Thus, a trial of labor via the vagina should be carried out for pregnant women without specific indications of CS. At the same time, close attention should be paid to the changes in maternal and fetal health status in order to ensure the safety of mothers and infants, and to prepare for EmCS. Deciding to perform EmCS is a complicated process, occurring only in specific obstetric conditions, and requires awareness and rapid assessment of the risky situation.11 Failure to perform EmCS in time may lead to postpartum mental disorders12 and even serious adverse maternal and fetal outcomes.13 Recognizing an acute situation which may be potentially life-threatening is considered one of the most challenging tasks in obstetrics.14 Most studies focus on the related factors and prognosis of elective CS, but few on the factors of vaginal delivery failure.13 15 Several studies have found that anxiety and fear about the delivery process increased the risk of EmCS twofold.16 Furthermore, advanced age, obesity and overweight are also risk factors for failure of vaginal delivery and EmCS.17 18 Unfortunately, these single-factor studies do not combine other factors of mother and infant, and cannot quantify the risk of EmCS.

The purpose of this study is to systematically analyze 22 maternal and fetal factors in terms of demographic characteristics of pregnant women, pregnancy history, perinatal complications, neonatal features and labor process, in order to identify the high-risk factors associated with EmCS before delivery. A risk scoring system was then established to quantitatively predict the risk of EmCS during vaginal delivery.

Materials and methods

Study population

In this study we retrospectively analyzed the medical records in the Department of Obstetrics, Maternal and Child Health Hospital of Hubei Province, China. The inclusion and exclusion criteria were as follows. Inclusion criteria: (1) all patients delivered in our hospital from January 1, 2016 to December 31, 2016; (2) gestation age (weeks) <42; (3) vaginal examination was performed before vaginal delivery and there were no abnormalities in pelvic measurements or complications endangering the lives of mothers and fetuses; (4) there was no fetal distress and no obvious head-pelvic disproportion before the trial of vaginal delivery. A total of 19,816 cases met the criteria. Exclusion criteria: (1) multiple birth (n=402); (2) breech position (n=810) and transverse/oblique position (n=161), (3) received CS after full-term pregnancy due to severe complications of fetal malformation (n=20); (4) those who failed in vaginal delivery in the external hospital and were transferred to our hospital (n=20); (5) direct CS with certain indications (n=8108). Thus, a total of 10,295 cases were included in this study. EmCS was defined as a case in which the procedure of vaginal delivery was discontinued due to the occurrence of fetal distress or other reasons. Fetal distress was defined as depletion of oxygen and accumulation of carbon dioxide, leading to a state of 'hypoxia and acidosis' during intrauterine life. Continuous electronic fetal heart rate (FHR) monitoring was performed for each woman during the process of labor to evaluate the status of fetal distress based on a three-tiered system categorization of FHR patterns which was recommended by the American College of Obstetricians and Gynecologists (ACOG). The research protocol for this study was approved by the Medical Ethics Committee of Maternal and Child Health Hospital of Hubei Province. This study was a retrospective study. We only extracted clinically relevant information, did not affect the treatment and health of patients, and the patients' privacy was protected, so written informed consent was not applicable for this study.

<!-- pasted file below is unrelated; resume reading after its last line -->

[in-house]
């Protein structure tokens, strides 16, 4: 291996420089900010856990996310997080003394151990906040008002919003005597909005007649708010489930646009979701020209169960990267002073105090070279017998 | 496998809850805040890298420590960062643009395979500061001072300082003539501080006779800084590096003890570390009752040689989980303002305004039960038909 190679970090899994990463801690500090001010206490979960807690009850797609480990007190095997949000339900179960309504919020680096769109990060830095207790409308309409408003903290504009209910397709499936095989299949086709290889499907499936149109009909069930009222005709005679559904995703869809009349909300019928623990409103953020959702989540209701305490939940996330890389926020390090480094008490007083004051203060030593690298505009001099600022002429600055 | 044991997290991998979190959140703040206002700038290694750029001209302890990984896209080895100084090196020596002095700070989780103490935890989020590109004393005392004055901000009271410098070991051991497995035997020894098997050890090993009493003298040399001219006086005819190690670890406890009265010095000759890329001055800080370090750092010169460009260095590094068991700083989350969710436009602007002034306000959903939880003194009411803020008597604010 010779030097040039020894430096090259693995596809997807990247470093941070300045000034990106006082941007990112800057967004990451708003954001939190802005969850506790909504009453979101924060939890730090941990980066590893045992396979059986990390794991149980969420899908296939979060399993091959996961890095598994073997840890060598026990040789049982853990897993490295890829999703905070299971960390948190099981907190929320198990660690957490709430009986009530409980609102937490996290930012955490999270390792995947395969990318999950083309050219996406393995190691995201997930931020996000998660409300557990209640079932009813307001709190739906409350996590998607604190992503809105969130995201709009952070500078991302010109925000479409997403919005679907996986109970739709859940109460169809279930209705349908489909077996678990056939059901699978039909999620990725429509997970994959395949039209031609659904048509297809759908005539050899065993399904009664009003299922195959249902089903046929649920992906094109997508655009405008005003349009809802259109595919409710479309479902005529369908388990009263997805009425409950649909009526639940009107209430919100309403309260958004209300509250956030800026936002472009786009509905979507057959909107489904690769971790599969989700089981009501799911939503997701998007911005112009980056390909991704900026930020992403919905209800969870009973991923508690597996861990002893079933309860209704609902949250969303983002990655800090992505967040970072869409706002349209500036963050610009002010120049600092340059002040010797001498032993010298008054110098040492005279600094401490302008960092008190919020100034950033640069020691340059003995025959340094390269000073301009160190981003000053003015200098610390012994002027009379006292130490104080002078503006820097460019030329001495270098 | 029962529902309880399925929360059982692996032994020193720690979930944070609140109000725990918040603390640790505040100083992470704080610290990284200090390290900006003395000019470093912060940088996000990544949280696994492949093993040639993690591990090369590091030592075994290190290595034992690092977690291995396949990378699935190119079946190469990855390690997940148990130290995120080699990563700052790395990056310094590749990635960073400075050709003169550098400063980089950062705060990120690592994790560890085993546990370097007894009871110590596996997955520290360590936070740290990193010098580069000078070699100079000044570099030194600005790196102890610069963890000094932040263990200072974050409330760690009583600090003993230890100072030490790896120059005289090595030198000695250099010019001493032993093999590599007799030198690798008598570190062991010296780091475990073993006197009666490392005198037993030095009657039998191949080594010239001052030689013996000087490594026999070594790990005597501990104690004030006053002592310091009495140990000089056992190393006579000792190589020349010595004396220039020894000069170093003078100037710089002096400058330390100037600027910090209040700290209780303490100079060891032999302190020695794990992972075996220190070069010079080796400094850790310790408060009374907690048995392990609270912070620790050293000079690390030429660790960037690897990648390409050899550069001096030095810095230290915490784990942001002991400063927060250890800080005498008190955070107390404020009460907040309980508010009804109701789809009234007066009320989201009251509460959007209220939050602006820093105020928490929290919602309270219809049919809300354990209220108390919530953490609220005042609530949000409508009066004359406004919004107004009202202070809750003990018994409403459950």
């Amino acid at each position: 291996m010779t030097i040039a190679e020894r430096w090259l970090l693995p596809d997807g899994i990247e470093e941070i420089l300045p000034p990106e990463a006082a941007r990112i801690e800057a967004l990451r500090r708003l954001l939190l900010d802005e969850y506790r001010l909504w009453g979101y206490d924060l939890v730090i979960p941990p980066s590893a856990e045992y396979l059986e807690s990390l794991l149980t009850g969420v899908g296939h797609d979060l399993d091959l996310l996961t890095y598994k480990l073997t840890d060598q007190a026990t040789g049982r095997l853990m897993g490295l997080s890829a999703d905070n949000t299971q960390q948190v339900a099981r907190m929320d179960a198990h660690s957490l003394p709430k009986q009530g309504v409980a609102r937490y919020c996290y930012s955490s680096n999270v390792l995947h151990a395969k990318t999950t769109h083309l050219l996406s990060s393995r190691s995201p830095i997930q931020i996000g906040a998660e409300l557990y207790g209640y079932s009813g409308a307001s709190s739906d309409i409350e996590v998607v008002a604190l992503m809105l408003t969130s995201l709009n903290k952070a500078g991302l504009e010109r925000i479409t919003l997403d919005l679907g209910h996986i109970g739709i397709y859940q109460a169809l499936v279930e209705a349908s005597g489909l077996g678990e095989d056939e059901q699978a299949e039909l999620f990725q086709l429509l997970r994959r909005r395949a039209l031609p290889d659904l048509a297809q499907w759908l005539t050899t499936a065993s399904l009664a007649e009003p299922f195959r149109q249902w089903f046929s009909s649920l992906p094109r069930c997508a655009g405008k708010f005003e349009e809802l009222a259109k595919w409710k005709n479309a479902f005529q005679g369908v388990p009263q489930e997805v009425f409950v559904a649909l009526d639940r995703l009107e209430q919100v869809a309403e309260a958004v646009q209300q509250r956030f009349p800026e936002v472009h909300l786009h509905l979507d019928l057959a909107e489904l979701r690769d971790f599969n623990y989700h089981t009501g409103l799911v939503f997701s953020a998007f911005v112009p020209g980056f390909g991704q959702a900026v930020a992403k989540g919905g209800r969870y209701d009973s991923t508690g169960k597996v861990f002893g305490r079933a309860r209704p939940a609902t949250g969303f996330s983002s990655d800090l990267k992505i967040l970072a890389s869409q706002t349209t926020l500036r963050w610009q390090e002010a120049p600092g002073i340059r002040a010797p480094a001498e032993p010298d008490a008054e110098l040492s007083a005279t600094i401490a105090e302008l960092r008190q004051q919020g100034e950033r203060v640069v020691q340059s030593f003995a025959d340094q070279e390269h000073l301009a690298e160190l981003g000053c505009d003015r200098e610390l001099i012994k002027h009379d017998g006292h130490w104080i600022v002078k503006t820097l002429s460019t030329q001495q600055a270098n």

Outcome measures